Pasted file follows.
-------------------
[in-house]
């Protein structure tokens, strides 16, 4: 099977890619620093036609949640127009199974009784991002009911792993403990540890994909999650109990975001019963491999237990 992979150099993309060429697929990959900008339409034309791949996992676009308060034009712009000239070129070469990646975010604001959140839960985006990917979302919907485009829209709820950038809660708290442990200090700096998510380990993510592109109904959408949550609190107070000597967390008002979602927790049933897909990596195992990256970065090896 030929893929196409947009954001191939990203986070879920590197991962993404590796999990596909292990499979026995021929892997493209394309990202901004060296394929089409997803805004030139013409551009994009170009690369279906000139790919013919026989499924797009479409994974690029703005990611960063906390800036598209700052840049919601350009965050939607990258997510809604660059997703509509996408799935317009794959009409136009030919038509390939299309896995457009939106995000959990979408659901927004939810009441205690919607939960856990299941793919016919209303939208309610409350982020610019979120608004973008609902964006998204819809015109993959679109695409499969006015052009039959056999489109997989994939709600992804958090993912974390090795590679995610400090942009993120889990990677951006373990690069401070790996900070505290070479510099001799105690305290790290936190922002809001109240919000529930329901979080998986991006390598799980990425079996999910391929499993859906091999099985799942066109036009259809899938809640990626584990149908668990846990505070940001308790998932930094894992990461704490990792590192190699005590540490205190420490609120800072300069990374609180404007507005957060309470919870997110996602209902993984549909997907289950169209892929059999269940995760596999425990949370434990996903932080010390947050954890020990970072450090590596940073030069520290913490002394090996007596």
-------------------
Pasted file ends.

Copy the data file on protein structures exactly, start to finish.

[in-house]
């Protein structure tokens, strides 16, 4: 099977890619620093036609949640127009199974009784991002009911792993403990540890994909999650109990975001019963491999237990 992979150099993309060429697929990959900008339409034309791949996992676009308060034009712009000239070129070469990646975010604001959140839960985006990917979302919907485009829209709820950038809660708290442990200090700096998510380990993510592109109904959408949550609190107070000597967390008002979602927790049933897909990596195992990256970065090896 030929893929196409947009954001191939990203986070879920590197991962993404590796999990596909292990499979026995021929892997493209394309990202901004060296394929089409997803805004030139013409551009994009170009690369279906000139790919013919026989499924797009479409994974690029703005990611960063906390800036598209700052840049919601350009965050939607990258997510809604660059997703509509996408799935317009794959009409136009030919038509390939299309896995457009939106995000959990979408659901927004939810009441205690919607939960856990299941793919016919209303939208309610409350982020610019979120608004973008609902964006998204819809015109993959679109695409499969006015052009039959056999489109997989994939709600992804958090993912974390090795590679995610400090942009993120889990990677951006373990690069401070790996900070505290070479510099001799105690305290790290936190922002809001109240919000529930329901979080998986991006390598799980990425079996999910391929499993859906091999099985799942066109036009259809899938809640990626584990149908668990846990505070940001308790998932930094894992990461704490990792590192190699005590540490205190420490609120800072300069990374609180404007507005957060309470919870997110996602209902993984549909997907289950169209892929059999269940995760596999425990949370434990996903932080010390947050954890020990970072450090590596940073030069520290913490002394090996007596």